Monday, 26 May 2008

on the sticks

A month ago, if you asked, I would have told you I can't knit. Despite the fact that I actually can since my Nan taught me to do so when I was about 5 or 6 and surprisingly I've never forgotten.
It must be the little rhythm we had going:
"Through the hole, around the needle, back through the hole and off!"
It became a kind of knitting mantra that I never really let go of. But despite the cool chant, my knitting skills were, well, lack-lustre. I couldn't do much else that knit and purl and I don't think I ever even finished a scarf.
I do enjoy watching the knitting show on cable however, and have found myself drawn to try different things, which upon watching the techniques, I find I can actually do them.

Inspired by the ever-talented and truly lovely Peta, whose hand knits are to die for!! I decided to bite the bullet and just go with the flow.
Peta describes her style as "organic". She doesn't work to a pattern, but rather she allows the yarn to speak to her as she creates beautiful one-off pieces in this simple yet sensitive manner. (Knit-nazi's schreech: "what!? She doesn't use a pattern!?)

Considering I can't read knitting patterns anyhow, this method really appealed to me, so I went out and bought home a bunch of yummy yarns and whipped up my first ever completed knitted item! (A petrafanella rip-off no less) To the discerning eye it is less than perfect, but that just makes me love it all the more!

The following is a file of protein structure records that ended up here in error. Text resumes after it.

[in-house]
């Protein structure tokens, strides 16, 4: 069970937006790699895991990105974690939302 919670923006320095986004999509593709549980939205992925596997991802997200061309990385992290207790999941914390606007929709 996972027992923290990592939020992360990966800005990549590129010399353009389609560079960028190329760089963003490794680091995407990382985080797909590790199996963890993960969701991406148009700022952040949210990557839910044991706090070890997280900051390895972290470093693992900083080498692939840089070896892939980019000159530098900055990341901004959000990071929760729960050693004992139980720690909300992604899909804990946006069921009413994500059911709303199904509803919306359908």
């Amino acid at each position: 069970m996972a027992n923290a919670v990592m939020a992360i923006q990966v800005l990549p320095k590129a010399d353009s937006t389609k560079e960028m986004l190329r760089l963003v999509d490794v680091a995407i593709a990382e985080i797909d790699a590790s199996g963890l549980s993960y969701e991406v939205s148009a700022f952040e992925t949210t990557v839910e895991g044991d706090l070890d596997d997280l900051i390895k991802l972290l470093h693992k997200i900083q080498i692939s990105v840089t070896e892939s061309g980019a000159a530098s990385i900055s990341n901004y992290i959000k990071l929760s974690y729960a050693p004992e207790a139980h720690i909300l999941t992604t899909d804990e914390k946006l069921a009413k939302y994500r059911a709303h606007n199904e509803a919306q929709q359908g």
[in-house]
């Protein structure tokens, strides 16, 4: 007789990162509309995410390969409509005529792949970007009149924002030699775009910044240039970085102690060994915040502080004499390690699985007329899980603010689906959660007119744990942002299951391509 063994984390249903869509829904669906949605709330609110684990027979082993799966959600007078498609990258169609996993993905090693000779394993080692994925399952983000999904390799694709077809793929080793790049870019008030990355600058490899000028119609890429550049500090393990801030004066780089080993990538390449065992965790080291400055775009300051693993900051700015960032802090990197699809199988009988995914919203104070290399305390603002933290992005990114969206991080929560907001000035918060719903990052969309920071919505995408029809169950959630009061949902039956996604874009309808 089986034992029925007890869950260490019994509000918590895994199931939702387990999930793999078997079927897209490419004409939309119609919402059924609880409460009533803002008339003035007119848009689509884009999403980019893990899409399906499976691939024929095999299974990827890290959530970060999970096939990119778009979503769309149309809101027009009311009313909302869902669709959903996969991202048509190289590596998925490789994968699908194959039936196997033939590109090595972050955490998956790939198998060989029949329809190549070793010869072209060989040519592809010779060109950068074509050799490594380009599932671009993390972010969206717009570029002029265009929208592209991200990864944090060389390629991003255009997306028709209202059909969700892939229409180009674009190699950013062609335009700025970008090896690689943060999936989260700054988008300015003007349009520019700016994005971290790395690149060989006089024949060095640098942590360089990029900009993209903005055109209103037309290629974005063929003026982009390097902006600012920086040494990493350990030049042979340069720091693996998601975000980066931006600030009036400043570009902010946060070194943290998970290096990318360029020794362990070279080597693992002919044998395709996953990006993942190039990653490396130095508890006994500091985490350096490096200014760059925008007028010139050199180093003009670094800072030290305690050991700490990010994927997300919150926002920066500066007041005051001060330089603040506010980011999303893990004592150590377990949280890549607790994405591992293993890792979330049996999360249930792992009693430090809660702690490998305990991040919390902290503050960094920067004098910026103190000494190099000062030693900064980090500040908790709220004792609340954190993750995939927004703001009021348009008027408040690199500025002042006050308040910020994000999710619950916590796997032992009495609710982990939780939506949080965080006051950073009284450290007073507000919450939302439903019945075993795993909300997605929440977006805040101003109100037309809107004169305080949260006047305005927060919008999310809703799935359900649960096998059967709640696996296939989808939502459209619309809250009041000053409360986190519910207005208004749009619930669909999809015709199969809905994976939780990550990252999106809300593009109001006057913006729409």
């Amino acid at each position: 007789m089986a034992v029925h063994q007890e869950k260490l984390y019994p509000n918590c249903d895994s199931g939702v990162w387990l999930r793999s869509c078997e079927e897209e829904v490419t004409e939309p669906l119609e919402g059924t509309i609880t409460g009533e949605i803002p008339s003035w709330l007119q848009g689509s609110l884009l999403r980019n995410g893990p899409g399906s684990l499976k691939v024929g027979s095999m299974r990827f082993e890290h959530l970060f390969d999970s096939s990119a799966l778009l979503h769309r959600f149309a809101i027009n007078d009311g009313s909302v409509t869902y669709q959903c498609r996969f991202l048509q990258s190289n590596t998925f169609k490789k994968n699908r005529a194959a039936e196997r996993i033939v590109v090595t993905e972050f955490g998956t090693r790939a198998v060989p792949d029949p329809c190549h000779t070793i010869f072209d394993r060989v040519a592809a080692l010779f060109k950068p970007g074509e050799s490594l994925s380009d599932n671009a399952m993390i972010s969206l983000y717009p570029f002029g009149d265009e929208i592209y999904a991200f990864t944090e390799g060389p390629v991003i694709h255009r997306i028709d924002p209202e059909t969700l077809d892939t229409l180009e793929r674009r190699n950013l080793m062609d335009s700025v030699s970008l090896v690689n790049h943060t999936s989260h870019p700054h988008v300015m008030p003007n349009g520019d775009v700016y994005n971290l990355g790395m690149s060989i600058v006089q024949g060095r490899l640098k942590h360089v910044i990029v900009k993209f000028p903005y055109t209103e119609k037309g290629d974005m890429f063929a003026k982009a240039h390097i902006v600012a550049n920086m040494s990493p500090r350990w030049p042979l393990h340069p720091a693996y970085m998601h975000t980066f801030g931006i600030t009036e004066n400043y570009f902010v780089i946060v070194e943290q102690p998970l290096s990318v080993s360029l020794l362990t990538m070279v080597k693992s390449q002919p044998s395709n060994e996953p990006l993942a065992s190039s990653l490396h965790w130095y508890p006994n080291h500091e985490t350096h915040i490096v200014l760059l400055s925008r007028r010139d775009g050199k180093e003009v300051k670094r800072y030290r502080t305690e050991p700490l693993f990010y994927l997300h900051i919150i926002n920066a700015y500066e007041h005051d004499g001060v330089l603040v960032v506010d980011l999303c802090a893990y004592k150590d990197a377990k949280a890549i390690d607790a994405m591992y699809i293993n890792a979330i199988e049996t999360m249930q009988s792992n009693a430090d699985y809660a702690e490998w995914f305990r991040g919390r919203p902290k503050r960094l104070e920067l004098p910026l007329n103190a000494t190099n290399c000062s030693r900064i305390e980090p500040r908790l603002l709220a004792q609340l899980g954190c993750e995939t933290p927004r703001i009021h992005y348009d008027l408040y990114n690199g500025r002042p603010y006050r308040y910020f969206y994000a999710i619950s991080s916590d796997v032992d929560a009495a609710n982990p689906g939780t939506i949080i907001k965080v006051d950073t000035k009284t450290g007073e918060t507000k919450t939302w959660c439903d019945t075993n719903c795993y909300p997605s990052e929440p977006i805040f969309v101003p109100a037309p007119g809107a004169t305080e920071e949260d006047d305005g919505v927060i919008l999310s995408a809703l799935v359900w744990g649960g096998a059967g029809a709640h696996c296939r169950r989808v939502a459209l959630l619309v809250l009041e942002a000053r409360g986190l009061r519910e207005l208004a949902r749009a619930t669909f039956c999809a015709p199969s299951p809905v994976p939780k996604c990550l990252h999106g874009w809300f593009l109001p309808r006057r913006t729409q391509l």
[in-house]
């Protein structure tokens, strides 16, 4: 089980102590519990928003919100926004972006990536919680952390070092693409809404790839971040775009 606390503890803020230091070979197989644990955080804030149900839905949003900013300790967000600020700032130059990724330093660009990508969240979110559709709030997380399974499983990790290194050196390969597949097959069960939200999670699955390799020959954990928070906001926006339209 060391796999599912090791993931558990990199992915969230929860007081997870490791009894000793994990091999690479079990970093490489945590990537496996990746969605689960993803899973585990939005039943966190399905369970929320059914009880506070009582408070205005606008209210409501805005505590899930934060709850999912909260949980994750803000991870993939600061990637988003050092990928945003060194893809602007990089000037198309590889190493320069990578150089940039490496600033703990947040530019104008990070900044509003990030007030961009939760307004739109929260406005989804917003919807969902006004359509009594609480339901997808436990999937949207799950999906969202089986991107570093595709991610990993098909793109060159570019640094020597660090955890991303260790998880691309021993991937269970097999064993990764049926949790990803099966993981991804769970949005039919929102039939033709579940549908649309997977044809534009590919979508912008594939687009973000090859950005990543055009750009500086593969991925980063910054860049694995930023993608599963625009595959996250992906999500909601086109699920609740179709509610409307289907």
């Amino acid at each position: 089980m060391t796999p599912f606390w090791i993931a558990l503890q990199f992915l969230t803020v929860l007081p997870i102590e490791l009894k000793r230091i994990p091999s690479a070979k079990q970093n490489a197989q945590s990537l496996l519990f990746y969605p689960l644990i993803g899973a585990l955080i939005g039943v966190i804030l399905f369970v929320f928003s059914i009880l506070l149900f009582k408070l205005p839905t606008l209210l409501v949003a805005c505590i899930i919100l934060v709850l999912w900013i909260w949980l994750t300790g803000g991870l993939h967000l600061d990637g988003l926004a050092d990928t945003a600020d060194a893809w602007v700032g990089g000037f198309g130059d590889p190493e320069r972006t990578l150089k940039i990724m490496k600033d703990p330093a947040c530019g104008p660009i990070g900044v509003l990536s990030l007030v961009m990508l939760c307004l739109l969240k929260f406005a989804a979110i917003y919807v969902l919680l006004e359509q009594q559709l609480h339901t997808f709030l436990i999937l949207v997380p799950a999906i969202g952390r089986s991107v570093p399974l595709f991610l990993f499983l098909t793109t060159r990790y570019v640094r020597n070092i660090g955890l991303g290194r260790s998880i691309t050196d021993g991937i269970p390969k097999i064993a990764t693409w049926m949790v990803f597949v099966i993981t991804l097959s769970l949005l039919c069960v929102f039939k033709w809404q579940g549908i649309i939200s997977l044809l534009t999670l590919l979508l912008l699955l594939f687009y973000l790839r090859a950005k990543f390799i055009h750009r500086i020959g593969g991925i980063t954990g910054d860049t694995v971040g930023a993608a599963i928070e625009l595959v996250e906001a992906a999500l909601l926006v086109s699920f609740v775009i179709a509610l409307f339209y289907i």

And I've been practicing. My knit-literacy levels are up and I have a couple more projects on the sticks.


Craft is a place i visit between doing other things. I have always held a distinct line between what is art and what is craft, and I'm cool with that. And with crafting making such a resurgance, I'm happy to poke my head out of the crafting closet and hold it high.

I was explaining to my friend Carly how between making art I make craft; as a way of keeping myself busy but also as a way to explore techniques in a non threatening way - and I can make something useful from it!
And she said to me that it wasn't really craft, it was more like preliminary sketches, the same as she would do for a painting in her journal.

and i like that.


Tuesday, 20 May 2008

Honestly, I never expected that I would be selected to exhibit in Stitched and Bound. This was my first quilted piece and a huge learning curve and now that it's finished I look at it and think ugh, I could have done this or that so much better.
So when I received a letter saying congratulations, I'm in, I nearly flipped. Excitement was closely followed by self doubt: If I was questioning the integrity of my work then how would it stand up to being exhibited publicly?
Doubts aside, I am going through with this. We all have to start somewhere and I learned from Paulo Coelho to recognise self-sabotage. I decided a while ago that it's better to be making crap work and nurturing your inner artist than to not make work at all. It's so easy to give in to fear and equally important not to!
When I spoke to the organiser of the exhibition I was astounded to learn that the judges thought of my work as "exciting" and "sensitive to my theme"
Well...I'm not going to argue with that!